Friday 24 February 2023

A voyage round Pauline Viardot: Anna Bonitatibus & Angela Hewitt in Berlioz, Liszt, rare late Rossini and something by the Viardot herself

Pauline Viardot
Pauline Viardot
Berlioz: Les nuits d'été Op. 7, Pauline Viardot: Scène d'Hermione, Liszt: Tre sonetti di Petrarca S270/2,  Rossini: Giovanna d'Arco; Anna Bonitatibus, Angela Hewitt; Wigmore Hall

Music by Pauline Viardot & composers associated with her makes for an absorbing and finely performed programme, from the subtleties of Berlioz through to bravura late Rossini

Pianist Angela Hewitt currently has a residency at Wigmore Hall and for her concert on Thursday 23 February 2023, she joined forces with mezzo-soprano Anna Bonitatibus for a concert that might have been described as a voyage around the great 19th-century singer and composer, Pauline Viardot. Hewitt and Bonitatibus performed four significant works, three by composers who had links to Viardot and one by Viardot herself. Alongside Berlioz' Les nuits d'été Op. 7 and Liszt's 3 sonetti di Petrarca S270/2 we had two rarities, Viardot's Scène d'Hermione and Rossini's Giovanna d'Arco.

Viardot sang both Cassandre and Didon in excerpts from Berlioz' Les Troyens and when the idea was raised to create a version of Gluck's Orphée et Eurydice for mezzo-soprano (the gradual raising of pitch at the Paris Opera meant that Gluck's original French version was no longer accessible to contemporary tenors), it was for Viardot that Berlioz created his version.

Les nuits d'été date from rather before this. Berlioz wrote them in 1841 for voice and piano, and later orchestrated them and it is in this version that they are best known. The piano version is less well-known, partly because the standard published version did not use Berlioz' own piano part.

Bonitatibus sang Vilanelle lightly, but still with a rich colouring to the line, with shapely, expressive attention to text and music, and Hewitt brought a range of colour and character to the piano. There was a nice clarity to Hewitt's piano textures in Le spectre de la Rose, with Bonitatibus singing with a lovely hushed tone, creating a sense of being very interior. For all the vibrant climaxes, this was an intimate account of the song with a magically hushed ending. Sur les lagunes began as a sombre barcarolle, and there was a dark intensity to Bonitatibus' performance, moving from something rather interior to a strong climaxes. Throughout, the song was full of movement and character. Absence began with a grand piano gesture but then both performers kept things reined in, though keeping a sense of freedom, and alternating interior moments with searing drama. Au cimetière combined an apparently darkly expressive piano with a simple but moving vocal line. Finally, we ended with a passionate account of L'île inconnue.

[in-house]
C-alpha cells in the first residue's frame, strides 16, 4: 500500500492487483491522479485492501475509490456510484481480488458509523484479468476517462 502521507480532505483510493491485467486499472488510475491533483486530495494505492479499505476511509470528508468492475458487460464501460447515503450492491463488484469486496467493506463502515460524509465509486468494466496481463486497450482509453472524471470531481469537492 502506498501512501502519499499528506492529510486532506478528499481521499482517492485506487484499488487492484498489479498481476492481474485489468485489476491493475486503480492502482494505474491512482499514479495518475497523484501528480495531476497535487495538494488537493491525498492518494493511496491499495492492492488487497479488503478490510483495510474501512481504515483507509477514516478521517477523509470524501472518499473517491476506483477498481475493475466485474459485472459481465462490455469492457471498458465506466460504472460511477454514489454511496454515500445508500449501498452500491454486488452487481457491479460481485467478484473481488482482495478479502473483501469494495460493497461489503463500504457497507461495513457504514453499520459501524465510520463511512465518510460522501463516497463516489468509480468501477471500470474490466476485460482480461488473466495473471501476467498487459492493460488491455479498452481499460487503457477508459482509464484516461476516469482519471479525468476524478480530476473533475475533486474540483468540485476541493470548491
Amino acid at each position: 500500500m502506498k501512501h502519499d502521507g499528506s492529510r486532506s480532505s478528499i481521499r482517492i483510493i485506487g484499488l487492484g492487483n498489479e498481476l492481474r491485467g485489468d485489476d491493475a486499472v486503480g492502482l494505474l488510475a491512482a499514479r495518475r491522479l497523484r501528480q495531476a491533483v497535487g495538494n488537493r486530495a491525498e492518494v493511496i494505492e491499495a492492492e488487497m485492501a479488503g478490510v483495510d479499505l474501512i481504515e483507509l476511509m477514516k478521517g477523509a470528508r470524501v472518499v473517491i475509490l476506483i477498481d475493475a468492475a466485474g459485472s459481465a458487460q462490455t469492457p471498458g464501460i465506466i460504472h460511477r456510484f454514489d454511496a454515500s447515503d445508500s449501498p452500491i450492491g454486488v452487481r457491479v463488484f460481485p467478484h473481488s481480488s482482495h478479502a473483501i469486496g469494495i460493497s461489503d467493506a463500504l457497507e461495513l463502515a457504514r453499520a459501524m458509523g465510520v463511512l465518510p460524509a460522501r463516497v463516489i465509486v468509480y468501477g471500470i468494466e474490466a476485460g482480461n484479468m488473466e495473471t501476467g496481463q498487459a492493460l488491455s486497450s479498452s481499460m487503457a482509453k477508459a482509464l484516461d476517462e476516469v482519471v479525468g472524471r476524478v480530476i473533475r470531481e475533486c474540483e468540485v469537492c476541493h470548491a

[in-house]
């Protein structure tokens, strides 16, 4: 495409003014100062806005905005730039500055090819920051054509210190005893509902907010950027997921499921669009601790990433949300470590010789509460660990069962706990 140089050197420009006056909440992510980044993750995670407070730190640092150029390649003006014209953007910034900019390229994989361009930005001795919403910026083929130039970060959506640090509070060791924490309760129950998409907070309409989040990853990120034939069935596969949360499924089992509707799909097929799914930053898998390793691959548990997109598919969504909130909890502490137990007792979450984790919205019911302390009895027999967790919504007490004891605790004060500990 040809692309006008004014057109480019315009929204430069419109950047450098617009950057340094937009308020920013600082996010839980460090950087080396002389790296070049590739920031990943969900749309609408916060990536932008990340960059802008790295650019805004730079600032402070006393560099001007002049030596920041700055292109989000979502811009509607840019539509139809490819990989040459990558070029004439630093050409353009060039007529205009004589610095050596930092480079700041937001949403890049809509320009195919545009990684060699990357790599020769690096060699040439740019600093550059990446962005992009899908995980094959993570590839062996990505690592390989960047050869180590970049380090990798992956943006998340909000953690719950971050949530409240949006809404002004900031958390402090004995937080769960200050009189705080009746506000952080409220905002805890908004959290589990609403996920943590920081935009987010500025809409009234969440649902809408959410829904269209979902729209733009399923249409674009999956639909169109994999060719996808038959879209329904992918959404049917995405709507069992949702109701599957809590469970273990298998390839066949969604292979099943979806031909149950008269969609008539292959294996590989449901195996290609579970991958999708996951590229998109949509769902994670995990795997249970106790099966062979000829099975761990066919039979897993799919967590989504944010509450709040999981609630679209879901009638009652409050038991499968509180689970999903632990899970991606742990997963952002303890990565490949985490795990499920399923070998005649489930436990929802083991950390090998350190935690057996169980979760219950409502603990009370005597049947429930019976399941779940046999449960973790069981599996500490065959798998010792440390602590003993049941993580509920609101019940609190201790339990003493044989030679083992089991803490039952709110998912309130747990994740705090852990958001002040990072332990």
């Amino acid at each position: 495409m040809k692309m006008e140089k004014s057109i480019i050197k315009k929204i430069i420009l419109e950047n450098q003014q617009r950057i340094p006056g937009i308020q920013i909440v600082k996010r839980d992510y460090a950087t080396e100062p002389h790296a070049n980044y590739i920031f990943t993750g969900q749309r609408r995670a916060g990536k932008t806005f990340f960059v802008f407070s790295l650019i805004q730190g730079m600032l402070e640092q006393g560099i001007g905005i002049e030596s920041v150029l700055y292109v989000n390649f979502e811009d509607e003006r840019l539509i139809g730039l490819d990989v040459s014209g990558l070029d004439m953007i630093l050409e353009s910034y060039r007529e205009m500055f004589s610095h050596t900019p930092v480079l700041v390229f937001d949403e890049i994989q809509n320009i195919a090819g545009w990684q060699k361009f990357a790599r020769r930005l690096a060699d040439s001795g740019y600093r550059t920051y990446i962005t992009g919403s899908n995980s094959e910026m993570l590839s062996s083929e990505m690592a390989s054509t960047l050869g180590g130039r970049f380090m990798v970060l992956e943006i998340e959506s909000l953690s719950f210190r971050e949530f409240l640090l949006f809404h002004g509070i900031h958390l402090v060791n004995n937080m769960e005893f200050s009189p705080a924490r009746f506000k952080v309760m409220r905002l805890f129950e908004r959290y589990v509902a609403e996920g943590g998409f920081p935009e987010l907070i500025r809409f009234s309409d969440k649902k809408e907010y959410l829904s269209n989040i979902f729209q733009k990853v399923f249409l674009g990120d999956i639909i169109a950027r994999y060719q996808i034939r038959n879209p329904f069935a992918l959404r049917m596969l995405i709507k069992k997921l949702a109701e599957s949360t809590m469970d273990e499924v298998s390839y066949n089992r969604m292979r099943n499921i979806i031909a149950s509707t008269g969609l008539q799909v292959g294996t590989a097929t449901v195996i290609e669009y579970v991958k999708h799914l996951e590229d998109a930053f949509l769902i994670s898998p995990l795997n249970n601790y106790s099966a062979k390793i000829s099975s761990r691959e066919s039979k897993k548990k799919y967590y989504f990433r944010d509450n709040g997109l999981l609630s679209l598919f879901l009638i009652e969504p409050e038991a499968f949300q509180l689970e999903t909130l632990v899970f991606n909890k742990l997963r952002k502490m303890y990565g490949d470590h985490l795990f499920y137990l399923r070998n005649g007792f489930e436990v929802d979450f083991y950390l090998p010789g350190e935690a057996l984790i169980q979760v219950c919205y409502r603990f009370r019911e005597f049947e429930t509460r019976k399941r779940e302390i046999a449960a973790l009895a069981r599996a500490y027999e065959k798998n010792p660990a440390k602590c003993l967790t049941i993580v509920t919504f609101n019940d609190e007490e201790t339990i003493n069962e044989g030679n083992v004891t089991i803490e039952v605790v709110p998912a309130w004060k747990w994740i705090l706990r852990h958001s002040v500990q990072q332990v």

Where Pauline Viardot's best-known composition remains her charming account of Cinderella, a late chamber opera written specifically for her students to perform. Her songs are also gaining increasing currency, but her Scène d'Hermione is something else again, a large-scale scene setting a furious speech from Racine's tragedy Andromaque in which Hermione, the daughter of Helen of Troy stands furious and wounded as she realises that Pyrrhus, whom she is to marry, does not want her. Viardot published it in 1887 but it is believed to date from far earlier.